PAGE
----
Lori said...

Peach, I was both one of those kids - the ones lost to the system and the parent losing a child to adoption.

It is exactly what was - the feeling of complete and total blankness to what is happening and deep sorrow and pain.

All the talk about adoption from the system - it brings it all back in spades.

The first foster home - a trailer with a grad student that had no time for me. The second - a nice house where the man molested me - and on and on and on.

Then my daughter and after a year of struggling with two jobs and another odd job, I find a job that will let me take my child to work with me, a nice house and because I did not tell them I was moving - they took my baby from me....

It is a disease....one that seems to take over the mind of what should be intelligent adults. I feel for your friend. I wish I had known before this time - I know people that would have helped.

Von said...

So very tragic, so very immoral and wicked.I find it hard to see how it can be justified in any way.This good hearted man needs support, assistance, help to make a loving family.The cycle of deprivation as it used to be called can be broken.Nothing is helped by judgemental attitudes and collusion.I imagine you must be so devastated by all you've seen and heard today.There is no way to accept it, it's wrong.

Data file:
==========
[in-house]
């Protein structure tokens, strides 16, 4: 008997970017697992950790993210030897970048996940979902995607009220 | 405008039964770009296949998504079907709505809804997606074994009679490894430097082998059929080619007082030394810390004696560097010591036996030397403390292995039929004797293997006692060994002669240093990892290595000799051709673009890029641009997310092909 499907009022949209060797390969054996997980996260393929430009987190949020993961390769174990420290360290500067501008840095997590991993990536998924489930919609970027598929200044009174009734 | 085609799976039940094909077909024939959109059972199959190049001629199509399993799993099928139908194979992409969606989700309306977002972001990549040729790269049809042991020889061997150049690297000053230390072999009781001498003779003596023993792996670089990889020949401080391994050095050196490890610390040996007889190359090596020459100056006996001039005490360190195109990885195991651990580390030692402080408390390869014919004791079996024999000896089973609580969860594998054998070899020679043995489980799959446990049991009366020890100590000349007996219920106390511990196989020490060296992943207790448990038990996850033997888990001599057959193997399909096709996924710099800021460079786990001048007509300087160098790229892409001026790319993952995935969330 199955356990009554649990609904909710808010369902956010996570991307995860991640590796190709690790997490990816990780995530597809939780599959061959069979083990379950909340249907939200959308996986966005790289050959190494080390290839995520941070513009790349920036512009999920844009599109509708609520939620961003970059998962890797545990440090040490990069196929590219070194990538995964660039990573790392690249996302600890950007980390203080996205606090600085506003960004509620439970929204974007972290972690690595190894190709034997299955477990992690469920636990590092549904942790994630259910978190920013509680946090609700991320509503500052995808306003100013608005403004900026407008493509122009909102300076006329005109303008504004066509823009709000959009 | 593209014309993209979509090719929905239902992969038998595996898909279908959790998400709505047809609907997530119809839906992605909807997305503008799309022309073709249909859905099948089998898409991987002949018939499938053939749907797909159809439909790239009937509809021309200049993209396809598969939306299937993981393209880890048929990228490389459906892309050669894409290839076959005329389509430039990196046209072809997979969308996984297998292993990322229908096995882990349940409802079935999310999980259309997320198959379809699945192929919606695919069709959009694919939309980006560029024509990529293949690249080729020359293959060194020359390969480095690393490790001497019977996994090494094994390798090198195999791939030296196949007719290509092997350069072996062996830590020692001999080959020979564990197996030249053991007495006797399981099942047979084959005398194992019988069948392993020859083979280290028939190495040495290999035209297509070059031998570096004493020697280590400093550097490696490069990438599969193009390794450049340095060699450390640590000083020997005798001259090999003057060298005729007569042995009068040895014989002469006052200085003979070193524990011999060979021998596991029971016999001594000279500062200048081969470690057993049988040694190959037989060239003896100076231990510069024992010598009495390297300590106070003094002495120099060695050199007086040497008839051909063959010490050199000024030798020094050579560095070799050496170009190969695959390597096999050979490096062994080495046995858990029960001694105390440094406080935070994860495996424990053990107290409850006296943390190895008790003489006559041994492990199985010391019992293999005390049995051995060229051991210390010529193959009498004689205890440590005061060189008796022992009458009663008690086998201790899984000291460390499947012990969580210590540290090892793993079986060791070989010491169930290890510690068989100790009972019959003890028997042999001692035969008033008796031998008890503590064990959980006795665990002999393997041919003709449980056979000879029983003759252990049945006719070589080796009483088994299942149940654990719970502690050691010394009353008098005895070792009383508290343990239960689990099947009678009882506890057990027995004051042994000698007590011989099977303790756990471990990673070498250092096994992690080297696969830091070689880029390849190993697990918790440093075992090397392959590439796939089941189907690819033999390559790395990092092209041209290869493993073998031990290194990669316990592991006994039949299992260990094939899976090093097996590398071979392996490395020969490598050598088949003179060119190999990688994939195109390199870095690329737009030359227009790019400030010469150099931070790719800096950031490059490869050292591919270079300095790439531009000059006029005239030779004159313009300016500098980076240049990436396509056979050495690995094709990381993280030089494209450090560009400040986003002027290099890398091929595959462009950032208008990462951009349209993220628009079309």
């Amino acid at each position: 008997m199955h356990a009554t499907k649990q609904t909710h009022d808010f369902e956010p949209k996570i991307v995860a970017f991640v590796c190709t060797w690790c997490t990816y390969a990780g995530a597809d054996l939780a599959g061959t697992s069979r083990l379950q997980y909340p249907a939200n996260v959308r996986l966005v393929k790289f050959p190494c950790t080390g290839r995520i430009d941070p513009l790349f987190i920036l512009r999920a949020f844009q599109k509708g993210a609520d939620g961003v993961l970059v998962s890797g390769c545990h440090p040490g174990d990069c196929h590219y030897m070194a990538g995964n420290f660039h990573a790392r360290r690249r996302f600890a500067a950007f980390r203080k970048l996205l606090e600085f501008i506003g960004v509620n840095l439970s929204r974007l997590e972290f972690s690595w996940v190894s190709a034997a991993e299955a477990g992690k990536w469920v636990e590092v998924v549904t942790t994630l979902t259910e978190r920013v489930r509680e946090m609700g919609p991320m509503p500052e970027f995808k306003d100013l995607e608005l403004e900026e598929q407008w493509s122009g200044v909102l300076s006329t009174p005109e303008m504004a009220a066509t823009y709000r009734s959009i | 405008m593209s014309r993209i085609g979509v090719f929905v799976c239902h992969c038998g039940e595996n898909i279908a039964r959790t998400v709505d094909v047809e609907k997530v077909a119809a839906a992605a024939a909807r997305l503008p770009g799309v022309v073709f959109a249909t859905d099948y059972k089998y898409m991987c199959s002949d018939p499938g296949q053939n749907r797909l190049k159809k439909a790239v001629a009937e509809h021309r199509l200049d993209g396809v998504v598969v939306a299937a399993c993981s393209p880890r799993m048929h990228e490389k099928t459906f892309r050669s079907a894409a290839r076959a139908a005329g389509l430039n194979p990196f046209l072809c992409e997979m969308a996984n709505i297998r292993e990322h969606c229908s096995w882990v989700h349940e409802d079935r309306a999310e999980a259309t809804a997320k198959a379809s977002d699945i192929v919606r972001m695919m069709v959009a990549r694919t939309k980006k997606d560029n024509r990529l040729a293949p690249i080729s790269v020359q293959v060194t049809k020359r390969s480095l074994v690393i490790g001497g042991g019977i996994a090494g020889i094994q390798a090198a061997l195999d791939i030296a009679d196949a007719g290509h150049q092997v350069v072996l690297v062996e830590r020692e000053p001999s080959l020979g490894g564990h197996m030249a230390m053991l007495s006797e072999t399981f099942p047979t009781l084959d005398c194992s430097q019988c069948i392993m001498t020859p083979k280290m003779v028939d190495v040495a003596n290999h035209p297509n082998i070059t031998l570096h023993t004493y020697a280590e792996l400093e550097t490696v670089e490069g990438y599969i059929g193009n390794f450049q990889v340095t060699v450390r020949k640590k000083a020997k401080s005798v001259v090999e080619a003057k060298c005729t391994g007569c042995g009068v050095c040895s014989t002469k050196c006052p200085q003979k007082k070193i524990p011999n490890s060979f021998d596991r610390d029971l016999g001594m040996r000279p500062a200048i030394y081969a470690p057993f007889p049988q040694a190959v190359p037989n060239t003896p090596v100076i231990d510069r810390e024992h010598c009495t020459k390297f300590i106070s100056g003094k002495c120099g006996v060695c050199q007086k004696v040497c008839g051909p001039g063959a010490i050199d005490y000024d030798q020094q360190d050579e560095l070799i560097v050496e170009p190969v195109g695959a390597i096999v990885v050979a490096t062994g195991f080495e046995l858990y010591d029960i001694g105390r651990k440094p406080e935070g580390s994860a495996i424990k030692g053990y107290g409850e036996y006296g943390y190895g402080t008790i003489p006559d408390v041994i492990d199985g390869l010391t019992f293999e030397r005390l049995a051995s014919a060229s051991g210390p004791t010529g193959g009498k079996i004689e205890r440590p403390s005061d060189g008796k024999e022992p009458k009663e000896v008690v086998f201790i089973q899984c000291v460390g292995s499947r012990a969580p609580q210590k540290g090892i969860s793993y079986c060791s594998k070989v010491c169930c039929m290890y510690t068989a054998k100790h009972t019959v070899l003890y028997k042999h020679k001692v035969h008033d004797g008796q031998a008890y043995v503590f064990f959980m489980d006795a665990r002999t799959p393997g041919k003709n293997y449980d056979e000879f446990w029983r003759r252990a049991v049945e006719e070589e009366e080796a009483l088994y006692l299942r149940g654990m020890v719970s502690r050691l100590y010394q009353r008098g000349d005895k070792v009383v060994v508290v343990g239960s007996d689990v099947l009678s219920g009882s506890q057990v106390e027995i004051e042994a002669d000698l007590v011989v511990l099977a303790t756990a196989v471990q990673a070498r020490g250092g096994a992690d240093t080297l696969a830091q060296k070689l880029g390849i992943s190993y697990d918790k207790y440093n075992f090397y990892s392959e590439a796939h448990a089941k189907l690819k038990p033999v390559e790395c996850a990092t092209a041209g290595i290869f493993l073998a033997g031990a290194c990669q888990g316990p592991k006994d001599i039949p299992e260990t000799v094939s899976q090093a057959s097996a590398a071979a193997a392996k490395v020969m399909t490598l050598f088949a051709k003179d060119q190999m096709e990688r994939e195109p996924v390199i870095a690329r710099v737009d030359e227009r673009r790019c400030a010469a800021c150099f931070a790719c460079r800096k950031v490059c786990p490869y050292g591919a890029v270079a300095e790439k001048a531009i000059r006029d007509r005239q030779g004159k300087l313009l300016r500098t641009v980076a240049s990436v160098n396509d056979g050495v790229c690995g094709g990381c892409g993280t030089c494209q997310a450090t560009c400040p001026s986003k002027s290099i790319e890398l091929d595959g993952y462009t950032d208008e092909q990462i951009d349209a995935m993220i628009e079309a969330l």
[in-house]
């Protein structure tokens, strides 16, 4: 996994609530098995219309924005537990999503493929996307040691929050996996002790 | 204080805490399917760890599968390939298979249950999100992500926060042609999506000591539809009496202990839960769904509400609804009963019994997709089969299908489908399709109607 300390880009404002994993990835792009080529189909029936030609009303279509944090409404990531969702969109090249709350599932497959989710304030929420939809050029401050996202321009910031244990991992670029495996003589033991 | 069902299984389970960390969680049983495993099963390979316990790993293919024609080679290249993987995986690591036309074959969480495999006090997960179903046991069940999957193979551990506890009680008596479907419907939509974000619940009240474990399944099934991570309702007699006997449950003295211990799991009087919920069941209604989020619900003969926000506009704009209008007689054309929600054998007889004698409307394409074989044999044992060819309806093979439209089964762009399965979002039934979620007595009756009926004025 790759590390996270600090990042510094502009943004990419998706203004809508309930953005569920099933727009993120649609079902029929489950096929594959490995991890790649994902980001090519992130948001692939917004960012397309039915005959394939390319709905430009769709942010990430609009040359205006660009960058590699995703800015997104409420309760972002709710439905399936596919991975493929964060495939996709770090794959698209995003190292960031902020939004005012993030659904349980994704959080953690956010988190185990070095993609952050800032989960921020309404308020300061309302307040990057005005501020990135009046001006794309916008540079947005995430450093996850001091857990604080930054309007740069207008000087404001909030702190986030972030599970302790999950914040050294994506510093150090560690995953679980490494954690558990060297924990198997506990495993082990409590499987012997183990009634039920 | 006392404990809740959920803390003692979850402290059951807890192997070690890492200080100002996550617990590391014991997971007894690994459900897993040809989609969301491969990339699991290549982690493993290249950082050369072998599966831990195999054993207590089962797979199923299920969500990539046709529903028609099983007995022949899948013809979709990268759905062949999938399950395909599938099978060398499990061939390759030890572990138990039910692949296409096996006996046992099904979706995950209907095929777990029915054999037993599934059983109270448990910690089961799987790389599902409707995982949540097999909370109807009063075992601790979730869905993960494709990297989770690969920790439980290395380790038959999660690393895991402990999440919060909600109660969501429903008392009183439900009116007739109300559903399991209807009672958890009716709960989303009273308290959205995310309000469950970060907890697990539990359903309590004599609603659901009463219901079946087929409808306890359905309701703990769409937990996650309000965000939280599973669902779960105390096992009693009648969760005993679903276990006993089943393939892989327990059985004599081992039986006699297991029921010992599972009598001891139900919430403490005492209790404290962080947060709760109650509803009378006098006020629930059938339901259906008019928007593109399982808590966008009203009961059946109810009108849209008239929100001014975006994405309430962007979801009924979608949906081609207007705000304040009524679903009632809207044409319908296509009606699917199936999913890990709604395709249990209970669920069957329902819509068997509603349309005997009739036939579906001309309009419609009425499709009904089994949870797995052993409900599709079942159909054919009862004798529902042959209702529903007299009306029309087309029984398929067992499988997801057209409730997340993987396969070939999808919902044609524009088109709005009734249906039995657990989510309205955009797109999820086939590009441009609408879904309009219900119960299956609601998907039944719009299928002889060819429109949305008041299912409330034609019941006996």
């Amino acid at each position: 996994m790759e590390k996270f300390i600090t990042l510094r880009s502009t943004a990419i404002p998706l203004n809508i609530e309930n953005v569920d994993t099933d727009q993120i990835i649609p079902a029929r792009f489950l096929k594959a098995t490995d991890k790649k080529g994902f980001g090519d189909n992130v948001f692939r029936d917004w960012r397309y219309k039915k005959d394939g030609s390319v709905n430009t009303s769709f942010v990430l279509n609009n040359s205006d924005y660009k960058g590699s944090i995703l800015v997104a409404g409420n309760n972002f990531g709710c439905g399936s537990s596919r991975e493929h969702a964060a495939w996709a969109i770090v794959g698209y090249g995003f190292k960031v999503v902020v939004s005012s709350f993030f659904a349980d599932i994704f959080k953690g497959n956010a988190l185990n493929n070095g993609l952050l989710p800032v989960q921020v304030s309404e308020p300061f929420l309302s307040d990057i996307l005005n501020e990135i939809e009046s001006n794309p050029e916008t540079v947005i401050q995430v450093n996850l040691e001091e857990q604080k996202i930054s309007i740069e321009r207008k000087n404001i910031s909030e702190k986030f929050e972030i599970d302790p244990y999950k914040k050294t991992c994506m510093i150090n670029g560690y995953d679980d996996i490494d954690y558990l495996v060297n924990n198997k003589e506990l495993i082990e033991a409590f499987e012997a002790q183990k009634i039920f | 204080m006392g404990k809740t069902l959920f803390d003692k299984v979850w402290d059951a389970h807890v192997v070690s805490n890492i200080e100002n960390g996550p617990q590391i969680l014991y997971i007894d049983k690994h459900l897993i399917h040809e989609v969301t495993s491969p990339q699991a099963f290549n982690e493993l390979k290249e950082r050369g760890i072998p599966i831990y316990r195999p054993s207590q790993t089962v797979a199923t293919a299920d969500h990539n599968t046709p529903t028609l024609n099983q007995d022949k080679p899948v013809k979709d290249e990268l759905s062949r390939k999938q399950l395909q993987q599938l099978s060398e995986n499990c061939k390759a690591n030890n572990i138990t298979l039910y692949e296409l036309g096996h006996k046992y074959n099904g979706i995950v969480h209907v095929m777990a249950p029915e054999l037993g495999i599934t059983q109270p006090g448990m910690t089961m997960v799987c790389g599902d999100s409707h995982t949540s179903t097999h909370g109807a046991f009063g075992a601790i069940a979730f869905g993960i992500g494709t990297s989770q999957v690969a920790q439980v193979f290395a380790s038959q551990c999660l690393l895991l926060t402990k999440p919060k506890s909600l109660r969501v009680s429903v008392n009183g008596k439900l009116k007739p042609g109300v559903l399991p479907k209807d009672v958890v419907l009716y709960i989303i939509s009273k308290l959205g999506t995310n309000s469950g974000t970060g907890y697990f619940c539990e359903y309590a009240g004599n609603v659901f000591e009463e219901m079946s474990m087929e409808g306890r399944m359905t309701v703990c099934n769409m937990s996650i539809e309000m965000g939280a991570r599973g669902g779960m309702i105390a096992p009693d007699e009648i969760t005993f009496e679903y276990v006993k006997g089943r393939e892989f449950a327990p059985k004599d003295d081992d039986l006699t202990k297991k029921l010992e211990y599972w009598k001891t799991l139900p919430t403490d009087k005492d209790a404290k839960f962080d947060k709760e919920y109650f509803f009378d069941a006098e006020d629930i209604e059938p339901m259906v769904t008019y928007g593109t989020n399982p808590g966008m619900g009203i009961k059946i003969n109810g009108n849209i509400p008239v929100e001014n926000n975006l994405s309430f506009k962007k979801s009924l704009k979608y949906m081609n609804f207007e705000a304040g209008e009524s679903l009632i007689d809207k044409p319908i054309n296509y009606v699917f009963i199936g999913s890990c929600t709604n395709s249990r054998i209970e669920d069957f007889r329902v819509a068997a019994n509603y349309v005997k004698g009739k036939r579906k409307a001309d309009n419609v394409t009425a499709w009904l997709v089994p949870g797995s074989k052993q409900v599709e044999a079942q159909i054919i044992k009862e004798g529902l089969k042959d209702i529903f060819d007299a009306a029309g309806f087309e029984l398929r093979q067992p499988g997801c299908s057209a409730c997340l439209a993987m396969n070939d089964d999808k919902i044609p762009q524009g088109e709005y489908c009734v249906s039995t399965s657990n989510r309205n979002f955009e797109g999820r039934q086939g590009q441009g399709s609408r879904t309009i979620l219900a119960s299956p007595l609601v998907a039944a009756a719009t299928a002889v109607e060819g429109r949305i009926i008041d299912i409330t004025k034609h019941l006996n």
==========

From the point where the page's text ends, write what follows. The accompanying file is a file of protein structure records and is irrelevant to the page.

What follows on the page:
And so very cruel to have people lumped together in the same waiting area.

Kelsey Stewart, Author said...

"But I also experienced the attitudes of many "professionals" involved today. It was sickening."

The shame of it is that these attitudes have been around for many, many years and nothing has changed!

This was a hard post to read, but thank you for sharing it. So many need to know how both sides see life in adoption. Thank you.

Kelsey Stewart, Author said...
This comment has been removed by the author.
Anonymous said...

What a heartbreaking story to read. I hope your friend will find a way to be able to be with his children. It is very true, if you don't have financial resources, you CAN'T fight those who do in the legal system. I can't imagine anything more distressing. Thanks for posting this.

a Tonggu Momma said...

So heartbreaking to hear about.

M. said...

Oh my. I have no words other than to echo what Von said. "So very tragic, so very immoral and wicked."

Thank you for sharing this, as hard as it was to experience.